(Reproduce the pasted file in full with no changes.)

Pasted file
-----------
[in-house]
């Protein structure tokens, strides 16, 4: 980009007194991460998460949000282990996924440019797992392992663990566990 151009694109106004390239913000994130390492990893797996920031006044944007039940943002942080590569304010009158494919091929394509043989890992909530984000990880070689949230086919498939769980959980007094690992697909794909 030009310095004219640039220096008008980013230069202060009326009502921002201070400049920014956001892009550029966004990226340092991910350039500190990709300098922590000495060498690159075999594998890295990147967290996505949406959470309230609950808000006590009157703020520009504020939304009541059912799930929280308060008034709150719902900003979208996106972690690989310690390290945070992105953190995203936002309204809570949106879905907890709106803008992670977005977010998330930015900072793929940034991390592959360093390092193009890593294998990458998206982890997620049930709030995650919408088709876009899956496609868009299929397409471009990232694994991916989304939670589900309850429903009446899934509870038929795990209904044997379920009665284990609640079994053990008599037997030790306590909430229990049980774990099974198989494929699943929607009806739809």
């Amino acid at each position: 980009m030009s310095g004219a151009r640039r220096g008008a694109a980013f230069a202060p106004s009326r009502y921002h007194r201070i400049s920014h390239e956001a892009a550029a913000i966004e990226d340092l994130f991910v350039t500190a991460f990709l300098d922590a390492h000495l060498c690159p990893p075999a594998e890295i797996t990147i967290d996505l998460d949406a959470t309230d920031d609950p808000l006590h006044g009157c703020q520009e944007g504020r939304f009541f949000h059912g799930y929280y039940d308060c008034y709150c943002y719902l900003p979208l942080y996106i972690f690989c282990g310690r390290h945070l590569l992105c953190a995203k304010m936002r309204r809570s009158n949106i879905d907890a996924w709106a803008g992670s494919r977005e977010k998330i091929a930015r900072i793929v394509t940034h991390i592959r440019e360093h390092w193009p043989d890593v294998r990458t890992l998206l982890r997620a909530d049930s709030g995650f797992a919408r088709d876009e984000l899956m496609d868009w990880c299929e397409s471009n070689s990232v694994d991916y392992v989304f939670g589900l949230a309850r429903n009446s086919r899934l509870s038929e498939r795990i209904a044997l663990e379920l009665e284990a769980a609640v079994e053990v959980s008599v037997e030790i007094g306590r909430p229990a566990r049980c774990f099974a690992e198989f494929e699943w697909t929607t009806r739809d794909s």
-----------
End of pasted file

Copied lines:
[in-house]
């Protein structure tokens, strides 16, 4: 980009007194991460998460949000282990996924440019797992392992663990566990 151009694109106004390239913000994130390492990893797996920031006044944007039940943002942080590569304010009158494919091929394509043989890992909530984000990880070689949230086919498939769980959980007094690992697909794909 030009310095004219640039220096008008980013230069202060009326009502921002201070400049920014956001892009550029966004990226340092991910350039500190990709300098922590000495060498690159075999594998890295990147967290996505949406959470309230609950808000006590009157703020520009504020939304009541059912799930929280308060008034709150719902900003979208996106972690690989310690390290945070992105953190995203936002309204809570949106879905907890709106803008992670977005977010998330930015900072793929940034991390592959360093390092193009890593294998990458998206982890997620049930709030995650919408088709876009899956496609868009299929397409471009990232694994991916989304939670589900309850429903009446899934509870038929795990209904044997379920009665284990609640079994053990008599037997030790306590909430229990049980774990099974198989494929699943929607009806739809």
């Amino acid at each position: 980009m030009s310095g004219a151009r640039r220096g008008a694109a980013f230069a202060p106004s009326r009502y921002h007194r201070i400049s920014h390239e956001a892009a550029a913000i966004e990226d340092l994130f991910v350039t500190a991460f990709l300098d922590a390492h000495l060498c690159p990893p075999a594998e890295i797996t990147i967290d996505l998460d949406a959470t309230d920031d609950p808000l006590h006044g009157c703020q520009e944007g504020r939304f009541f949000h059912g799930y929280y039940d308060c008034y709150c943002y719902l900003p979208l942080y996106i972690f690989c282990g310690r390290h945070l590569l992105c953190a995203k304010m936002r309204r809570s009158n949106i879905d907890a996924w709106a803008g992670s494919r977005e977010k998330i091929a930015r900072i793929v394509t940034h991390i592959r440019e360093h390092w193009p043989d890593v294998r990458t890992l998206l982890r997620a909530d049930s709030g995650f797992a919408r088709d876009e984000l899956m496609d868009w990880c299929e397409s471009n070689s990232v694994d991916y392992v989304f939670g589900l949230a309850r429903n009446s086919r899934l509870s038929e498939r795990i209904a044997l663990e379920l009665e284990a769980a609640v079994e053990v959980s008599v037997e030790i007094g306590r909430p229990a566990r049980c774990f099974a690992e198989f494929e699943w697909t929607t009806r739809d794909s």